Fast Facts

  • Offered for the first time at AIB 2024 Seoul, these in-person, 75-minute Sustainability SIG Cafés offer guidance for IB researchers who are currently conducting or planning to conduct sustainability-related research.
  • AIB 2024 Conference Registration is required to participate in these sessions, but no further sign-ups are required.

Sustainability SIG Café Schedule

Sustainability SIG Café 1: Embedding Sustainability in International Business Education: A Research Agenda

Time: 4 July, 10:45-12:00

Session: 1.2.17

Room: Charlotte

Facilitators:
Sandra Seno Alday, University of Sydney
Maria Vasileva Ilieva, University of Leeds

Overview: The session begins with interactive discussions on challenges and opportunities to embed sustainability in international business education. The session then introduces opportunities to develop papers for the AIB SIG/ AIB T&E special issue on Preparing Leaders to Tackle Grand Challenges in the Journal of Management Education (JME). Focusing on the aims of the special issue, the short workshop discusses ways to develop an academic journal article for JME in particular but applicable to management education journals in general. The aim is to help ensure that scholars come closer to the goal of publishing their scholarship of teaching and learning work and incorporating sustainability-focused international business education in their research portfolio. Participants are encouraged to bring along draft papers (at any stage of writing) to discuss ways of developing them for submission to the special issue. While the short workshop component is specifically designed to support scholars aiming to submit a paper for consideration in the JME special issue, those who have a general interest in developing their scholarship of IB teaching and learning portfolio are also welcome to attend.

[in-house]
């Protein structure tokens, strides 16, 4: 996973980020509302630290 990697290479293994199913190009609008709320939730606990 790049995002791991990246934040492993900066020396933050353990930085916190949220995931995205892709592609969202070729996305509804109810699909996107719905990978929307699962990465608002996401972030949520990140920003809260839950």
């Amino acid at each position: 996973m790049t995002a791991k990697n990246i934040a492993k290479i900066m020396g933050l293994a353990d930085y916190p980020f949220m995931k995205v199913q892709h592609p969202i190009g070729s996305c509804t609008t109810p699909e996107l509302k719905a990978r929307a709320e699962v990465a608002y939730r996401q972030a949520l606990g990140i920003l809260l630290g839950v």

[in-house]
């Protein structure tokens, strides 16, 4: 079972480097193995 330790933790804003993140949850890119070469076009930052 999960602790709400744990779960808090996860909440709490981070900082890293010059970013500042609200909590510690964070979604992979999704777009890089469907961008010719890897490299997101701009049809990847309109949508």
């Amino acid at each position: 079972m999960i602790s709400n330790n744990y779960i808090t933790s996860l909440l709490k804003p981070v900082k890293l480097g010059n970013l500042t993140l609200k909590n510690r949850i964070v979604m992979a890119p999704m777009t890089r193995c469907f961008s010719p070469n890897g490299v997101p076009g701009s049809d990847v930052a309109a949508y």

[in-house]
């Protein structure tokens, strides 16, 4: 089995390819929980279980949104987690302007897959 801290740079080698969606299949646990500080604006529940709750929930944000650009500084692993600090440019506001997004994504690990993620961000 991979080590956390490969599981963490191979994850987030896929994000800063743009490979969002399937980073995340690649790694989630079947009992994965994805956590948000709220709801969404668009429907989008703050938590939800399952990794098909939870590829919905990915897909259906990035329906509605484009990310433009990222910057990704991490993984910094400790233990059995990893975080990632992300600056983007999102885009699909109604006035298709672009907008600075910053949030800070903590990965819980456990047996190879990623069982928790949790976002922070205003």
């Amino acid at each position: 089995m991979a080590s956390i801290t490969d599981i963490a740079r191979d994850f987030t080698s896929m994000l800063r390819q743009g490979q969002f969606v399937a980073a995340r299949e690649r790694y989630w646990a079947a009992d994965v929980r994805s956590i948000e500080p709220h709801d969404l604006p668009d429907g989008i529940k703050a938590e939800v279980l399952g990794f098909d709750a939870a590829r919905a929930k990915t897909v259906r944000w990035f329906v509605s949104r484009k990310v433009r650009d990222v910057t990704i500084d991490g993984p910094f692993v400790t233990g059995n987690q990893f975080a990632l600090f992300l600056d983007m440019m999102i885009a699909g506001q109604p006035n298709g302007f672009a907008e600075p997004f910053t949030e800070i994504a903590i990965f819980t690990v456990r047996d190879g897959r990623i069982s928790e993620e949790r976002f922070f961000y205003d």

Sustainability SIG Café 2: Sustainability Impact

Time: 5 July, 10:45-12:00

Session: 2.2.17

Room: Charlotte

Facilitators:
Hinrich Voss, University of Bristol
Martin Heinberg, University of Leeds

Overview: A recent JIBS editorial defined [societal] impact as “potential effects outside academia, for example, on communities, economies, environments, and other actors.” Building on this idea and utilizing the diverse AIB community, the session will explore social and environment sustainability impact in the IB context along three lines. First, we would like to discuss different institutional set-ups to capture sustainability impact across different countries and understand how this translates into IB research. Second, the discussion of impact in IB is often limited to firms and policy makers, overlooking potential effects on communities, health, the environment, quality of life, etc. We would like to brainstorm with participants how our scope of sustainability impact pathways can be broadened. Finally, the session is a platform to explore if the impact achieved in one research project could be transferable to other contexts/countries. This may be a start of future research projects and collaborations and achieving greater societal impact than originally anticipated. Novices and experts on sustainability and impact are welcome!